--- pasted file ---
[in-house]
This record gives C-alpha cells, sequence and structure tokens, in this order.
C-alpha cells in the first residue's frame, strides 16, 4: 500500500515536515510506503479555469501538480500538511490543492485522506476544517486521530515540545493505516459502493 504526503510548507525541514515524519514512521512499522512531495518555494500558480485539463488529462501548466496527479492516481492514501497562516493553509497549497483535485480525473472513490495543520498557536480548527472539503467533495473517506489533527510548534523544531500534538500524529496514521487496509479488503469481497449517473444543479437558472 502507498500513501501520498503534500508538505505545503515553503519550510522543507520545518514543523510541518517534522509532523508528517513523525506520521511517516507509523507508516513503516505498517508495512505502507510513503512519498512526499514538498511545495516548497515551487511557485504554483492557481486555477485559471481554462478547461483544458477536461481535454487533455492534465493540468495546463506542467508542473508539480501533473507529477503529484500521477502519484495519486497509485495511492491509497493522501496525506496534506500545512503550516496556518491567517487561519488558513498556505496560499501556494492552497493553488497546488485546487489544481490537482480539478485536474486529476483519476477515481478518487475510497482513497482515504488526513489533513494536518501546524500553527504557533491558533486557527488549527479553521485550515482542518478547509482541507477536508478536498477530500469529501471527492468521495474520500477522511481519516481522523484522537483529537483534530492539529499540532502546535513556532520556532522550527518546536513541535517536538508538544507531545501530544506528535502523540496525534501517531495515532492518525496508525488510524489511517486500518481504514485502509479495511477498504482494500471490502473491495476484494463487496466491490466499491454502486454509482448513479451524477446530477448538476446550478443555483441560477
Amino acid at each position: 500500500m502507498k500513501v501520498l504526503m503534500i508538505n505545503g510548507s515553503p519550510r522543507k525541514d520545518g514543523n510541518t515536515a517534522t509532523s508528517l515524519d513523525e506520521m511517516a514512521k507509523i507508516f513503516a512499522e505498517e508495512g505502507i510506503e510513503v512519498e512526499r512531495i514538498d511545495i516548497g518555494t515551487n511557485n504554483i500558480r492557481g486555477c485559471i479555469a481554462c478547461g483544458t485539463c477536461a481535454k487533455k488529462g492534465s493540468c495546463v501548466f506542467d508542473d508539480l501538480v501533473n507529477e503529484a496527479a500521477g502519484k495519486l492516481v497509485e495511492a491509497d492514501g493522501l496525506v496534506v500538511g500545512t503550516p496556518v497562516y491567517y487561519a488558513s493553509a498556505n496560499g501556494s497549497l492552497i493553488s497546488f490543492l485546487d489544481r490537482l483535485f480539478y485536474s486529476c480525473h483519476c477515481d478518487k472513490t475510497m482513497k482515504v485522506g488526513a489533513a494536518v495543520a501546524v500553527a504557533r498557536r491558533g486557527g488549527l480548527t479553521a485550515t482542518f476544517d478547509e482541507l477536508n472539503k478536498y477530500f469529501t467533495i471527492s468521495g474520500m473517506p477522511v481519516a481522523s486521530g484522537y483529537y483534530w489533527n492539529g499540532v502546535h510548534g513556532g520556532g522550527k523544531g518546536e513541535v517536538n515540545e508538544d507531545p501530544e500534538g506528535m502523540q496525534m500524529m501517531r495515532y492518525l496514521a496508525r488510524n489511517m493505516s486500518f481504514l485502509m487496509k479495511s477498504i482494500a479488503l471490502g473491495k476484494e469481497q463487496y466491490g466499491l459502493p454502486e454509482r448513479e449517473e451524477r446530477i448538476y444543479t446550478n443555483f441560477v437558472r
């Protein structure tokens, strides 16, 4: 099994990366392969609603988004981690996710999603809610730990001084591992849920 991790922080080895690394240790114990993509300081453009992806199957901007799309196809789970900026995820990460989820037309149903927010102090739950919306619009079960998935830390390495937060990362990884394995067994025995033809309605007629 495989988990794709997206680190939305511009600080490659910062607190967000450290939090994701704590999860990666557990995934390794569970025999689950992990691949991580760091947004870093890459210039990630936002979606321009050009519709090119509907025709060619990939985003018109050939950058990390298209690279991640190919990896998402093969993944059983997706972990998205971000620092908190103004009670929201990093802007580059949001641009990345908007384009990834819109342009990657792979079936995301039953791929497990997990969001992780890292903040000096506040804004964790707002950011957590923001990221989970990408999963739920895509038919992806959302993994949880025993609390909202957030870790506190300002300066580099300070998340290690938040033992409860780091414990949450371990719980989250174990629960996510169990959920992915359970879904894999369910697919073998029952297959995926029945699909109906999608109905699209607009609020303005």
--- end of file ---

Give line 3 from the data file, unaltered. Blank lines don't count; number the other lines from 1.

C-alpha cells in the first residue's frame, strides 16, 4: 500500500515536515510506503479555469501538480500538511490543492485522506476544517486521530515540545493505516459502493 504526503510548507525541514515524519514512521512499522512531495518555494500558480485539463488529462501548466496527479492516481492514501497562516493553509497549497483535485480525473472513490495543520498557536480548527472539503467533495473517506489533527510548534523544531500534538500524529496514521487496509479488503469481497449517473444543479437558472 502507498500513501501520498503534500508538505505545503515553503519550510522543507520545518514543523510541518517534522509532523508528517513523525506520521511517516507509523507508516513503516505498517508495512505502507510513503512519498512526499514538498511545495516548497515551487511557485504554483492557481486555477485559471481554462478547461483544458477536461481535454487533455492534465493540468495546463506542467508542473508539480501533473507529477503529484500521477502519484495519486497509485495511492491509497493522501496525506496534506500545512503550516496556518491567517487561519488558513498556505496560499501556494492552497493553488497546488485546487489544481490537482480539478485536474486529476483519476477515481478518487475510497482513497482515504488526513489533513494536518501546524500553527504557533491558533486557527488549527479553521485550515482542518478547509482541507477536508478536498477530500469529501471527492468521495474520500477522511481519516481522523484522537483529537483534530492539529499540532502546535513556532520556532522550527518546536513541535517536538508538544507531545501530544506528535502523540496525534501517531495515532492518525496508525488510524489511517486500518481504514485502509479495511477498504482494500471490502473491495476484494463487496466491490466499491454502486454509482448513479451524477446530477448538476446550478443555483441560477